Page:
A groundbreaking wind turbine design that has the potential to significantly reduce the cost of offshore wind energy is set to be tested in Norway. The prototype is a 19-meter (62-foot) tall contra-rotating vertical-axis turbine, which is expected to pave the way for the development of larger and more powerful turbines.
Traditional wind turbines have a propeller-like design, which becomes increasingly impractical when deployed in deep ocean waters, where the most abundant wind resources can be found. This is mainly due to the heavy components being located at the top of the turbine, making it difficult and expensive to construct and maintain floating versions that are stable in strong winds.
However, World Wide Wind (WWW) has come up with an alternative solution with their contra-rotating vertical-axis wind turbine (VAWT). In this design, the heavy generator components are situated at the bottom of the turbine, submerged underwater and attached to a floating pontoon. This weighting at the base provides stability to the entire structure without the need for complex mooring systems.
The turbine consists of two vertical-axis turbines, each equipped with three fixed blades set at a 45-degree angle to the main tower shaft. The lower turbine rotates in one direction while the upper turbine, mounted on a pole that runs through the middle of the lower turbine, rotates in the opposite direction. This configuration allows the turbine to extract useful torque from the wind for approximately 300 degrees of rotation.
The contra-rotating mechanism effectively doubles the rotating speed of the turbine, which translates to increased power generation. Former WWW CEO Trond Lutdal explains that this doubling of power can either be leveraged to generate more electricity or to reduce generator costs by 50%. Moreover, the design is highly scalable, making it possible to construct turbines up to 400 meters (1,312 feet) tall with a capacity of 40 MW, nearly double that of the world’s largest wind turbines.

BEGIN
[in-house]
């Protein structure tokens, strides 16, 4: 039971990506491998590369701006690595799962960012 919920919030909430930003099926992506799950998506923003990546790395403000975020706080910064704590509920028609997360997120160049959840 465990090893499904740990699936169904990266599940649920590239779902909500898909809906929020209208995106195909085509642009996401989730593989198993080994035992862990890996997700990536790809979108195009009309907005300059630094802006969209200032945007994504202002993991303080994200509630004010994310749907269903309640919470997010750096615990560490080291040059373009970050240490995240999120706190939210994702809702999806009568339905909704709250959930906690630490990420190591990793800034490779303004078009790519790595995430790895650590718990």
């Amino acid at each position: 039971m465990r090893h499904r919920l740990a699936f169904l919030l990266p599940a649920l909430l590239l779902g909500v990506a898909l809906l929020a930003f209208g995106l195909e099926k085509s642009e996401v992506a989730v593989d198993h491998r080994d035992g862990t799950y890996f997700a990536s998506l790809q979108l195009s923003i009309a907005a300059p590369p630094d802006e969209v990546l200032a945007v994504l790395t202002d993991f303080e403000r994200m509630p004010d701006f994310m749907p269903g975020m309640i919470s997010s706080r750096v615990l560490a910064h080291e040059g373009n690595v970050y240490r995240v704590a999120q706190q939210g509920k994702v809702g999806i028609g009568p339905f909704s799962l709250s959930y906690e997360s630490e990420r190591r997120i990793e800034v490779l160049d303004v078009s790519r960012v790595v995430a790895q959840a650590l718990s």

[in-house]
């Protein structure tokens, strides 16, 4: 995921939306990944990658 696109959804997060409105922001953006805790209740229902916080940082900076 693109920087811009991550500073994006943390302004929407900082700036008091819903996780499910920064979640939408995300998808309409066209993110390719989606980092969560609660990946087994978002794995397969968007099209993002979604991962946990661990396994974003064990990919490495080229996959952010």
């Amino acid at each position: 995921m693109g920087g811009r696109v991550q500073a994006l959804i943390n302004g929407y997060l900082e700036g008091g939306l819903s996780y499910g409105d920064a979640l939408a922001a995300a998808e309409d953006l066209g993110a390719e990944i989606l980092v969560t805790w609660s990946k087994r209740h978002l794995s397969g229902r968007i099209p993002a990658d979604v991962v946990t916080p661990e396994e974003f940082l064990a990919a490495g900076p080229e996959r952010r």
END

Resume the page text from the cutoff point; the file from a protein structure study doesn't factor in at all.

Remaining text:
The unique rotor design of the contra-rotating VAWT also reduces blade tip speed and minimizes wake effects, allowing for closer deployment of turbines within a wind farm. This increases energy generation within a given area and reduces the need for extensive connection cabling.
WWW plans to test a small-scale 19-meter prototype in collaboration with AF Gruppen, a major industrial construction group in Norway. Although no specific timeline has been provided for this initial test, the company aims to begin testing a larger 1.5 MW pilot by early 2025 and hopes to launch a commercial 24 MW turbine before 2030, which would be the largest offshore turbine in the world.
Bjørn Simonsen, the new CEO of WWW, expressed pride in the partnership with AF Gruppen and confirmed plans to explore further opportunities for collaboration. If successful, these innovative wind turbines could significantly reduce the cost of offshore wind energy, making it a more viable and sustainable option for generating electricity.
1. Source: Coherent Market Insights, Public sources, Desk research
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